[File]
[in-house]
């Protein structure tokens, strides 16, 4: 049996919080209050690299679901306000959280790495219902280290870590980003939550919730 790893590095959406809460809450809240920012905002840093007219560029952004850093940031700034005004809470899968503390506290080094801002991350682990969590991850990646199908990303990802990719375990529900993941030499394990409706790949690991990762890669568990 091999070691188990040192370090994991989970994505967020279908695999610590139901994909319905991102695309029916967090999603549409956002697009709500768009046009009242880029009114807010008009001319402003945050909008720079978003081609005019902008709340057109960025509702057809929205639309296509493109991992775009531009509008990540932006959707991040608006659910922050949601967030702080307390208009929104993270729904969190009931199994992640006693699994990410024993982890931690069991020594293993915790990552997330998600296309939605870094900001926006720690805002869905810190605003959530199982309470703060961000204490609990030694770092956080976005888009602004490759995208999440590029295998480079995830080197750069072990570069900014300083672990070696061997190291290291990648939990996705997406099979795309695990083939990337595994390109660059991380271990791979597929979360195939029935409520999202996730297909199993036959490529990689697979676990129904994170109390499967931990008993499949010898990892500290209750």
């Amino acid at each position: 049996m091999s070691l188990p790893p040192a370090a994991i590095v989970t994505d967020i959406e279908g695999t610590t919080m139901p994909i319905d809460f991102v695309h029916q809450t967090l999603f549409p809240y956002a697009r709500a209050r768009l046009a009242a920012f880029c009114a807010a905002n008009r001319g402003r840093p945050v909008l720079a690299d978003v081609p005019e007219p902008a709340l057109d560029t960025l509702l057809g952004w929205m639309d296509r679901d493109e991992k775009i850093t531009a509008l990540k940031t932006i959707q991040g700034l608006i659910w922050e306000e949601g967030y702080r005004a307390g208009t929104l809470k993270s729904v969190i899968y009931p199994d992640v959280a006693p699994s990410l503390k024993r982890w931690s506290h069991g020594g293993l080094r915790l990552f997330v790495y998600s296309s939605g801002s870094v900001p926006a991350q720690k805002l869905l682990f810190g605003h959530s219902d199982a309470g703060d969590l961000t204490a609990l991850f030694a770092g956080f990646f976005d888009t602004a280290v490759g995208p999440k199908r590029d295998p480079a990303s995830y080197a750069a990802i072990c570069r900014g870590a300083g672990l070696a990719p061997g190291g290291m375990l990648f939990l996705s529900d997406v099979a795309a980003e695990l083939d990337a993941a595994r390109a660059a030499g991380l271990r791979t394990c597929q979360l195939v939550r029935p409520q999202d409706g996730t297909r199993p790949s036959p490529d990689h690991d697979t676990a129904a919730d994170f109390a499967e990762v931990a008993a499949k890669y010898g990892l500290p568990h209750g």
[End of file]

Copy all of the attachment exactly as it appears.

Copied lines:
[in-house]
């Protein structure tokens, strides 16, 4: 049996919080209050690299679901306000959280790495219902280290870590980003939550919730 790893590095959406809460809450809240920012905002840093007219560029952004850093940031700034005004809470899968503390506290080094801002991350682990969590991850990646199908990303990802990719375990529900993941030499394990409706790949690991990762890669568990 091999070691188990040192370090994991989970994505967020279908695999610590139901994909319905991102695309029916967090999603549409956002697009709500768009046009009242880029009114807010008009001319402003945050909008720079978003081609005019902008709340057109960025509702057809929205639309296509493109991992775009531009509008990540932006959707991040608006659910922050949601967030702080307390208009929104993270729904969190009931199994992640006693699994990410024993982890931690069991020594293993915790990552997330998600296309939605870094900001926006720690805002869905810190605003959530199982309470703060961000204490609990030694770092956080976005888009602004490759995208999440590029295998480079995830080197750069072990570069900014300083672990070696061997190291290291990648939990996705997406099979795309695990083939990337595994390109660059991380271990791979597929979360195939029935409520999202996730297909199993036959490529990689697979676990129904994170109390499967931990008993499949010898990892500290209750």
């Amino acid at each position: 049996m091999s070691l188990p790893p040192a370090a994991i590095v989970t994505d967020i959406e279908g695999t610590t919080m139901p994909i319905d809460f991102v695309h029916q809450t967090l999603f549409p809240y956002a697009r709500a209050r768009l046009a009242a920012f880029c009114a807010a905002n008009r001319g402003r840093p945050v909008l720079a690299d978003v081609p005019e007219p902008a709340l057109d560029t960025l509702l057809g952004w929205m639309d296509r679901d493109e991992k775009i850093t531009a509008l990540k940031t932006i959707q991040g700034l608006i659910w922050e306000e949601g967030y702080r005004a307390g208009t929104l809470k993270s729904v969190i899968y009931p199994d992640v959280a006693p699994s990410l503390k024993r982890w931690s506290h069991g020594g293993l080094r915790l990552f997330v790495y998600s296309s939605g801002s870094v900001p926006a991350q720690k805002l869905l682990f810190g605003h959530s219902d199982a309470g703060d969590l961000t204490a609990l991850f030694a770092g956080f990646f976005d888009t602004a280290v490759g995208p999440k199908r590029d295998p480079a990303s995830y080197a750069a990802i072990c570069r900014g870590a300083g672990l070696a990719p061997g190291g290291m375990l990648f939990l996705s529900d997406v099979a795309a980003e695990l083939d990337a993941a595994r390109a660059a030499g991380l271990r791979t394990c597929q979360l195939v939550r029935p409520q999202d409706g996730t297909r199993p790949s036959p490529d990689h690991d697979t676990a129904a919730d994170f109390a499967e990762v931990a008993a499949k890669y010898g990892l500290p568990h209750g």